Death penalty is practices that judges can abuse in order to favor some people while causing harm to others. In society, fairness is a principle that all people and institution must observe (Li and Xiu-ying 78). In cases where people fail to observe fairness, there are high chances that a member of the community will suffer because of unequal treatment. This is because of unequal treatment of people based on a number of attributes. In the United States, research shows that many people from smaller minorities face more death charges than whites who are few in number. During slavery, many of people facing the death penalty were Negros from the South. Because of the death penalty, judges can abuse it to inflict harm on other ethnicities’ they have scores to settle. When this happens, the criminal justice system will paint itself as unfair and unjust to the need community members. This is likely to escalate the notion that criminal justice system has favors’ of some people while condemning others based on given attributes. With the need, to demonstrate that, criminal justice systems are fair; ending the use of the death penalty will go a long way in creating an environment where judge can met justice without appearing to be favoring particular ethnic or racial groups. While people may support the fact the criminal justice systems provide fair trials, dropping of death penalty will increase the credibility of justice systems as an institution that is fair and has a role of creating no disparities when executing justice in the society. With an end of the death penalty, criminal justice systems will be one-step ahead of the challenges related to fairness that is facing many judges and court systems.

Ending the practice of death penalty is a great relief to the parents, sibling, and friends of suspects that judges sentence to death. When justice systems sentence suspect to death, people go through especially those who know the suspects many difficulties ( Lisa 67). In many cases, there are many challenges that people experience whey their loved ones are waiting to face the death penalty. For instance, families have to find ways of catering for their needs or having to live with not parents, siblings, or friends. This is a problem with a far-reaching effect on society, yet they justice systems can stop the punishing people in this way. In doing so, it is possible to provide families, friends, and sibling with the support necessary for them to have peace and hope that they will see their loved ones even after their arrest.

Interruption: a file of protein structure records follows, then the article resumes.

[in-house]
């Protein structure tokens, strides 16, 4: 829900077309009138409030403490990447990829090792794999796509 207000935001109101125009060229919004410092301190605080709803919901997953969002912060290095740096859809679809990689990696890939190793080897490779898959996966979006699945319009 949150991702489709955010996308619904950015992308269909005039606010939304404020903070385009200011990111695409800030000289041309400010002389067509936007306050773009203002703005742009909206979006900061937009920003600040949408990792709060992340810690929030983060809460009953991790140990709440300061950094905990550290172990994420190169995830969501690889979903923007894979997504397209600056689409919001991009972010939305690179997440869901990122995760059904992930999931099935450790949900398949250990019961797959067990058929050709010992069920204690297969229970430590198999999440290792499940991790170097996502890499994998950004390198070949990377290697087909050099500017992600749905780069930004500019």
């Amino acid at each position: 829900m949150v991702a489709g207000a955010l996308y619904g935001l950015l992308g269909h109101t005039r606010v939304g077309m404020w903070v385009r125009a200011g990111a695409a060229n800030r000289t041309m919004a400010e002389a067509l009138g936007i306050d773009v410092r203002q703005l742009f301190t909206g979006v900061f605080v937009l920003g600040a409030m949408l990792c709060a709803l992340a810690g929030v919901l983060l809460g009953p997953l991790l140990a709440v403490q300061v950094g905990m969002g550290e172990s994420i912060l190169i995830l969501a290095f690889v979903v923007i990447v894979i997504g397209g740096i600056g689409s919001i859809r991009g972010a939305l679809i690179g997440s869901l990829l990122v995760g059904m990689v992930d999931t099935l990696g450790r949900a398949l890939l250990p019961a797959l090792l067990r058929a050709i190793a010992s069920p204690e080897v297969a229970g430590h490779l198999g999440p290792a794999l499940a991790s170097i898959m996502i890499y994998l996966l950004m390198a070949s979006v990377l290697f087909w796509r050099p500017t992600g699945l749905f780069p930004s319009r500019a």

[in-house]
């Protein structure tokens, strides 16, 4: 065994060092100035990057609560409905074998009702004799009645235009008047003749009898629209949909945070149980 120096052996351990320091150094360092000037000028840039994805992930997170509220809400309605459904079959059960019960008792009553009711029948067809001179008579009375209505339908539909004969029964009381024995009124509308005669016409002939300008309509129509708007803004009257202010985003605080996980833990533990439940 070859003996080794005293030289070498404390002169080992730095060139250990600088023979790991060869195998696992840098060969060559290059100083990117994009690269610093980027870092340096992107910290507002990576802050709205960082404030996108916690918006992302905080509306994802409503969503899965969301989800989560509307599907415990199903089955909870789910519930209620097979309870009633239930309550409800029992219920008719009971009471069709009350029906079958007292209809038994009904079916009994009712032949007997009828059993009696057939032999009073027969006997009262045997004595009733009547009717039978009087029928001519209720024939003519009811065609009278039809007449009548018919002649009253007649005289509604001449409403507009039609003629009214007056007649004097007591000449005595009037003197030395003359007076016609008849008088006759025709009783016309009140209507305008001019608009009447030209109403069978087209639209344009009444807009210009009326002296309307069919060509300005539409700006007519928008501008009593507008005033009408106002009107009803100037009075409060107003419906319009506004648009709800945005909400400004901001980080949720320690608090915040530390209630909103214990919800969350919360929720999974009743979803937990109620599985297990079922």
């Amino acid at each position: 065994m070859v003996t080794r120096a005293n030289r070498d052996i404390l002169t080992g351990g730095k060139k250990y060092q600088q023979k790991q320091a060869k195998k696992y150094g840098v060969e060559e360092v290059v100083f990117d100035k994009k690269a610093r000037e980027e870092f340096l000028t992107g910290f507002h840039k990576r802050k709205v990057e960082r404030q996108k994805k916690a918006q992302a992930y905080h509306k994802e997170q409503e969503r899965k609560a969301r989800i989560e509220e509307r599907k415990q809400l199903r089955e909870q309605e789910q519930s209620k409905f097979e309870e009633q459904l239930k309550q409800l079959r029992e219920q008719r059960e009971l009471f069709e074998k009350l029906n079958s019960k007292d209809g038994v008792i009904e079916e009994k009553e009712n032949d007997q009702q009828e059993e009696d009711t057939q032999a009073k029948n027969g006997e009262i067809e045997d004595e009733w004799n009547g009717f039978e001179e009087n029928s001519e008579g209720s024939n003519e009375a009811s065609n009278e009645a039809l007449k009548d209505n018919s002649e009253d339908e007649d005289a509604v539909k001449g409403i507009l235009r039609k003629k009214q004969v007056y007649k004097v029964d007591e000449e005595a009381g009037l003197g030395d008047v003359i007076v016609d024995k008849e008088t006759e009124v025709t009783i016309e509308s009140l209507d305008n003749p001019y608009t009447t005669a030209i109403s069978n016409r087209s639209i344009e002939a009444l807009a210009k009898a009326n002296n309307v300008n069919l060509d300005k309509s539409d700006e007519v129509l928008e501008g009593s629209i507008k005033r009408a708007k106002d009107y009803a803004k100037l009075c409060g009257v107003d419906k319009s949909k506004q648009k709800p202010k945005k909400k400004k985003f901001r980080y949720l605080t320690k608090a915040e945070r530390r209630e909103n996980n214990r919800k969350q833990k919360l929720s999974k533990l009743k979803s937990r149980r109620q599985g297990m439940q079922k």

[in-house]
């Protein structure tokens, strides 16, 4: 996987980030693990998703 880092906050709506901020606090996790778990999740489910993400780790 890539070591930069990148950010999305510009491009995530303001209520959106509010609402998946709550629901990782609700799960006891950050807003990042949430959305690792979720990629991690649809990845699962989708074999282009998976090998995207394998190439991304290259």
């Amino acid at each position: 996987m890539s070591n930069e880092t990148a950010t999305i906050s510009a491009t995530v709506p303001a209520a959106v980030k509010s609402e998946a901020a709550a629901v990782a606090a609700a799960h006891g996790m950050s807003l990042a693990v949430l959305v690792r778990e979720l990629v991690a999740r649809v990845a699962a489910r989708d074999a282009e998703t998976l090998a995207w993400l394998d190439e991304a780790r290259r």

Without doubt, death penalty is wrong alternative that justice system exposes capital offenders who are charged with severe crimes. Today, there are many reasons as to why justice systems must abolish death penalty and utilize other alternative to ending the death of prisoners charged with capital crime. First, death penalty is cruel and does not serve justice to people related to the suspects. In addition, death penalty can be abused and can cause psychological burden to the people associated with these charges. With the practice of the death penalty, there are high chances that justice cannot be done to innocent people who may face death while they are innocent. Moreover, death penalty creates value for retribution in society where better alternatives should be exploited as an alternative for ensuring that justice is delivered to offenders. Indeed, there are many reasons why death penalty ought to be abolished and other alternatives used as a form of punishing offenders in the society.

Works Cited

“Death Row in Pennsylvania :[Editorial]. ” New York Times 29 Oct. 2011, Late Edition (East Coast): ProQuest National Newspapers Core, ProQuest. Web. 17 Nov. 2011.

Ann Hornaday. “Moral dilemma of death penalty.” The Washington Post 11 Nov. 2011,ProQuest National Newspapers Core, ProQuest. Web. 17 Nov. 2011.

Bannerm, Sturt. The death penalty: An American history. New York: Harvard University Press. 2003. Print.

Berry, William W. “Ending Death By Dangerousness: A Path To The De Facto Abolition Of The Death Penalty.” Arizona Law Review 52.4 (2010): 889-924. Academic Search Complete. Web. 17 Nov. 2011.

Gershowitz, Adam M. “Statewide Capital Punishment: The Case For Eliminating Counties' Role In The Death Penalty.” Vanderbilt Law Review 63.2 (2010): 305- 359. Academic Search Complete. Web. 17 Nov. 2011.

Guernsey, JoAnn Bren, Death Penalty: Fair Solution or Moral Failure?. Minneapolis: Lerner Publishing Group. Print.

Li, Xiao-jun, and Xiu-ying Yang. “On The Marx's Death Penalty Thought: Inspirations To China Death Penalty Reform.” Journal of China Lawyer & Jurist 5.4 (2009): 17- 20. Academic Search Complete. Web. 17 Nov. 2011.

Lisa Miller. “Scalia speaks for self on death penalty, not Catholic Church. ” The Washington Post 29 Oct. 2011,ProQuest National Newspapers Core, ProQuest. Web. 17 Nov. 2011.

Pojman, Louis P. and Reiman, Jeffrey, H. The death penalty: for and against. Maryland: Rowman & Littefield: 1998. Print.

Walker, Ida . The Death Penalty . Minesota. ABDO publishing Company. Print.

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Case against death penalty. (March 13, 2021).